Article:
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It’s all about service

Scott Banick is the manager of the River Ridge Hardware business near Audubon Park in north (Christopher Anderson)
Scott Banick is the manager of the River Ridge Hardware business near Audubon Park in north (Christopher Anderson)

Store operator thrives with strong work ethic

During the recession, it’s been business as usual at River Ridge Hardware and Rental on Spokane’s North Side. Sales took just a slight dip, and no full-time employees lost their jobs.

The secret? The store considers itself a neighbor to its customers. It hosts a Halloween party every year, and employees often deliver goods to home-bound customers.

This customer-first attitude was initiated by owner Brian Poirier, who bought the store in 1983. The attitude is carried out each day by Scott Banick, store manager, who plans to purchase the store from Poirier in the near future.

Recently, Banick, 37, sat down for a “Wise Words” interview where he connected the dots between customer service and surviving tough economic times.

•From a young age I’ve always been employed. There was a little grocery store in Electric City called H & H Grocery. I would stock their coolers and sweep their floors. I made $2.25 an hour. I learned in that first job to always take on whatever job needs to be done.

•When you work in a place for so long, in a neighborhood like this, you really get to know your customers. There are kids who used to come over from Finch (Elementary) when they were in second grade, and now they come in with their kids and say, “I remember when you used to sell me candy.”

•We’re on our 11th annual Halloween party. We went from 50 people the first year to about 1,000 people now. We have two big jump castles. We have an electronic basketball shoot. We have putt-putt golf. We have bowling. We have bean bag tosses.

We give out candy – six, 33-gallon garbage cans full. And 1,200 cookies. One of our customers is a baker for Rosauers. He custom-makes the cookies for us. We usually go through about 20 gallons of hot spiced cider. Another one of our customers does all the maintenance for the Garland Theater. So he brings us like four huge bags of popcorn.

We do it as a thank you to the neighborhood. They shop with us. I mean, they could go somewhere else.

•We deliver birdseed to older people. There are several elderly ladies who feed the birds and can’t do the big bags, and they’ll call every month or so and ask, “Is there any way you can drop it off?”

•We’ve also shoveled walks for people. Two years ago, I took our tractor home, and on my way I saw seven or eight of our regular customers out there shoveling the big berms the snowplows made, and I scooped everyone’s berms out.

•Right now on the payroll, I have 24 people. They range in age from 18 to about 70. Did we have to lay anyone off in the recession? No. We have seasonal help, and they know it’s seasonal going into it. But full-time people – we have 18 – and they have full benefits and not one of them lost their jobs.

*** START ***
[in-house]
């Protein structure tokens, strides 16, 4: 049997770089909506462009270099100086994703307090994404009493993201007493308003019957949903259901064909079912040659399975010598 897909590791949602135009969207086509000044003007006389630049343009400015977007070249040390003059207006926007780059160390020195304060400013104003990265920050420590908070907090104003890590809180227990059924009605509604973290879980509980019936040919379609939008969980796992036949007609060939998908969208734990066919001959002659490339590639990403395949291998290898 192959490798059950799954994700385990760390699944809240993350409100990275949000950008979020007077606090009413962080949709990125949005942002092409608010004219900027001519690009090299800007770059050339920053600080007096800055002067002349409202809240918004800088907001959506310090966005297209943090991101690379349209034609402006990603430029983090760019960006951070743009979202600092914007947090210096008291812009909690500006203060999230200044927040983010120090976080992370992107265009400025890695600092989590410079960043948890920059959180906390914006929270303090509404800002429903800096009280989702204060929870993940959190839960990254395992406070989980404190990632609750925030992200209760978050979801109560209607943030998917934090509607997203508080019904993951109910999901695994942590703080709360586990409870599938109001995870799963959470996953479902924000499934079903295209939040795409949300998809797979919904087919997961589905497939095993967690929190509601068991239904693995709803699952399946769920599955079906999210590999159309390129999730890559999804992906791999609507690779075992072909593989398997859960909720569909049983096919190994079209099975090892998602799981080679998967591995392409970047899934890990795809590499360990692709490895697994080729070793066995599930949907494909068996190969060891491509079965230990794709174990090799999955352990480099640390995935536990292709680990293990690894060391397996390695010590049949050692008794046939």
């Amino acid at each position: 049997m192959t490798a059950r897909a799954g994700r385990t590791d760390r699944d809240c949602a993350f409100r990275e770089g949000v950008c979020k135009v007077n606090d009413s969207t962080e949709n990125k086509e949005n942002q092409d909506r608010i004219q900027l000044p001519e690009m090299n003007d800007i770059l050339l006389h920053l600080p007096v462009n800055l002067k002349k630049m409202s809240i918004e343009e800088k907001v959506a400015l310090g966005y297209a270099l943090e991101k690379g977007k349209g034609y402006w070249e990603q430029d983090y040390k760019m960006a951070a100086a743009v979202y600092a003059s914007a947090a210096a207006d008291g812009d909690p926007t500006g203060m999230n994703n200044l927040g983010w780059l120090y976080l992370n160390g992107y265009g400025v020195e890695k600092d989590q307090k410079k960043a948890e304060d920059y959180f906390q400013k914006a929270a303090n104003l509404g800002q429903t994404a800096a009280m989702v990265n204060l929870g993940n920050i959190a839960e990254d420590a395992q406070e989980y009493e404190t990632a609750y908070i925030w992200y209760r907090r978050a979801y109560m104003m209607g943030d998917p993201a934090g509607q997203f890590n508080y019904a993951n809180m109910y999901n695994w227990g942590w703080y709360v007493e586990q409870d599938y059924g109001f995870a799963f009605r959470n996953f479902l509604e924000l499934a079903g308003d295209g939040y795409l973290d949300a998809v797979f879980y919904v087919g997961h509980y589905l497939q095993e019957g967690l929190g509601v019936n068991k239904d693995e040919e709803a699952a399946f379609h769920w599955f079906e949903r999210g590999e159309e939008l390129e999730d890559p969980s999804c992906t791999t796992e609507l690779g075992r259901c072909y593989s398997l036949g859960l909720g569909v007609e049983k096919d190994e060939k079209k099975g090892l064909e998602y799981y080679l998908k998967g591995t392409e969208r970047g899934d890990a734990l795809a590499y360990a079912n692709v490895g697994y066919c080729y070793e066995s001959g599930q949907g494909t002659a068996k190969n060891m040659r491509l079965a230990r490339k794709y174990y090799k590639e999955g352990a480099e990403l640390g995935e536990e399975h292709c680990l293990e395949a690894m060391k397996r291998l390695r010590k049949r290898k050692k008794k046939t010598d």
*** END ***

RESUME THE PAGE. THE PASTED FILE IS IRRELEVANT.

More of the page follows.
•During the winter, I could lay people off. It would definitely help the bottom line. But then when spring comes around, you don’t have those people. You have new employees the customers aren’t familiar with. Customers like the employees who say, “Hey, Bob, how’s it going?”

•When I interview, I look for attitude. You can give me a résumé that shows you worked 25 years at a hardware store. That means nothing to me. I would rather hire some guy who works at the neighborhood pizza place who is outgoing and friendly than a gruffy old guy who has the knowledge. You can train anybody, but you can’t train their personality.

•I was hiring for cashiers this spring. This is a down job market. I pay more than minimum wage. I’m not looking for any experience or anything. One day, I had my first appointment at 10. Didn’t call. Didn’t show.

Second interview at 10:45. Didn’t show. At 11, she called. She said, “I let time get away from me. Can I still come in?” I said, “No, sorry. I have a whole day of interviews and, unfortunately, you missed yours, so better luck with your next interview somewhere.”

And then the third lady comes in. She was on time. We were in here for two seconds and her cell phone was ringing. I’m just thinking, wow. I always ask this in interviews: “If there’s one thing I should know about you, what should it be?” One gal I asked that to said, “I can be kind of crabby.”

I interviewed about eight people for the position. The person who got it had a great attitude. Outgoing, very friendly. Not a lot of hesitation when I asked a question. On time for the interview, cell phone off.

•One piece of advice for young people applying for a job? Take it seriously, even if it’s your first job. That job will lead to references later in life. You have to start somewhere.

•In a recession like this, people are more budget-minded. So why would they go somewhere they will have poor service? Anywhere you go, you should demand good service. It doesn’t matter if you’re in a recession or not.

•Were people repairing a lot more in this recession? Yes. A lot of these people had never done anything around the house. Before they would hire it done, and now they were trying to tackle it themselves. They found out it wasn’t that hard, and why did they pay $50 an hour when they could do this?

•What do I hope my daughters are learning from hanging out at the store? That you always have to work hard. You always have to be at work on time. If something needs to be done, it gets done. You need a good work ethic for the rest of your life.

•Eventually, we’re going to slowly pull out of the recession, but we will never be where we were. Where we were was hyper-inflated. That’s why we’re in the mess we are now.

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